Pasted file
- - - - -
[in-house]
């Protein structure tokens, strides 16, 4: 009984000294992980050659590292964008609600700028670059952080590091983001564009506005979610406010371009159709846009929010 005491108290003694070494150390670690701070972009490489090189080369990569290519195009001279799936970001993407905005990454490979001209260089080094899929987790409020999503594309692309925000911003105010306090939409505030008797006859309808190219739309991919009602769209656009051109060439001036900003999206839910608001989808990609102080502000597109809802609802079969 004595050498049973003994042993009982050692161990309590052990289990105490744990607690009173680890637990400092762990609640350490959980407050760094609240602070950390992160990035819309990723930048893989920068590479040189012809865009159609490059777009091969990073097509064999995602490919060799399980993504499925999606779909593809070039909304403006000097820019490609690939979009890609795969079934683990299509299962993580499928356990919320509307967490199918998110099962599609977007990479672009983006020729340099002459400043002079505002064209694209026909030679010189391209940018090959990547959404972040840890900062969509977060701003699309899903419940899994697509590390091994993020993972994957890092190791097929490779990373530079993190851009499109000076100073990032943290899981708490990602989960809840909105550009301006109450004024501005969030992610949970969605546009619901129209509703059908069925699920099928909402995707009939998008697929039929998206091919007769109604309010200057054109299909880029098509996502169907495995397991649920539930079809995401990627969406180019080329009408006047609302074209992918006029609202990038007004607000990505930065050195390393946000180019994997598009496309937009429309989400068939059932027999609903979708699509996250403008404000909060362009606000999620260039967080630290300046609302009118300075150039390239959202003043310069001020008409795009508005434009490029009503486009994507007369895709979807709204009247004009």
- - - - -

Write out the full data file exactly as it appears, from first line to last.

[in-house]
């Protein structure tokens, strides 16, 4: 009984000294992980050659590292964008609600700028670059952080590091983001564009506005979610406010371009159709846009929010 005491108290003694070494150390670690701070972009490489090189080369990569290519195009001279799936970001993407905005990454490979001209260089080094899929987790409020999503594309692309925000911003105010306090939409505030008797006859309808190219739309991919009602769209656009051109060439001036900003999206839910608001989808990609102080502000597109809802609802079969 004595050498049973003994042993009982050692161990309590052990289990105490744990607690009173680890637990400092762990609640350490959980407050760094609240602070950390992160990035819309990723930048893989920068590479040189012809865009159609490059777009091969990073097509064999995602490919060799399980993504499925999606779909593809070039909304403006000097820019490609690939979009890609795969079934683990299509299962993580499928356990919320509307967490199918998110099962599609977007990479672009983006020729340099002459400043002079505002064209694209026909030679010189391209940018090959990547959404972040840890900062969509977060701003699309899903419940899994697509590390091994993020993972994957890092190791097929490779990373530079993190851009499109000076100073990032943290899981708490990602989960809840909105550009301006109450004024501005969030992610949970969605546009619901129209509703059908069925699920099928909402995707009939998008697929039929998206091919007769109604309010200057054109299909880029098509996502169907495995397991649920539930079809995401990627969406180019080329009408006047609302074209992918006029609202990038007004607000990505930065050195390393946000180019994997598009496309937009429309989400068939059932027999609903979708699509996250403008404000909060362009606000999620260039967080630290300046609302009118300075150039390239959202003043310069001020008409795009508005434009490029009503486009994507007369895709979807709204009247004009």